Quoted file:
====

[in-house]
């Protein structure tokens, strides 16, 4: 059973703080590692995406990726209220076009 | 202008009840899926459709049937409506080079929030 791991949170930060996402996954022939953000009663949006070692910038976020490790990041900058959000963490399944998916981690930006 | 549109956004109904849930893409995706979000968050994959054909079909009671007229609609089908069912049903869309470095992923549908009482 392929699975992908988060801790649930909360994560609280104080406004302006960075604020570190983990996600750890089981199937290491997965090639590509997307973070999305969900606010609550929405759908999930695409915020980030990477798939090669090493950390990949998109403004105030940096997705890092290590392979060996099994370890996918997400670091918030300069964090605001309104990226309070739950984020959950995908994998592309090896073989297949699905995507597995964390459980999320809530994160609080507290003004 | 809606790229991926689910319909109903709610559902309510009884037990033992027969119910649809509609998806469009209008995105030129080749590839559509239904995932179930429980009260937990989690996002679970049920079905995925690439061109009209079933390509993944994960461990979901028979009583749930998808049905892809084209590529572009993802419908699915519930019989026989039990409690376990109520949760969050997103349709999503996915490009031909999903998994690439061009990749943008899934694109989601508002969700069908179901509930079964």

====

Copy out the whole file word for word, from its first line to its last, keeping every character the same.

[in-house]
């Protein structure tokens, strides 16, 4: 059973703080590692995406990726209220076009 | 202008009840899926459709049937409506080079929030 791991949170930060996402996954022939953000009663949006070692910038976020490790990041900058959000963490399944998916981690930006 | 549109956004109904849930893409995706979000968050994959054909079909009671007229609609089908069912049903869309470095992923549908009482 392929699975992908988060801790649930909360994560609280104080406004302006960075604020570190983990996600750890089981199937290491997965090639590509997307973070999305969900606010609550929405759908999930695409915020980030990477798939090669090493950390990949998109403004105030940096997705890092290590392979060996099994370890996918997400670091918030300069964090605001309104990226309070739950984020959950995908994998592309090896073989297949699905995507597995964390459980999320809530994160609080507290003004 | 809606790229991926689910319909109903709610559902309510009884037990033992027969119910649809509609998806469009209008995105030129080749590839559509239904995932179930429980009260937990989690996002679970049920079905995925690439061109009209079933390509993944994960461990979901028979009583749930998808049905892809084209590529572009993802419908699915519930019989026989039990409690376990109520949760969050997103349709999503996915490009031909999903998994690439061009990749943008899934694109989601508002969700069908179901509930079964």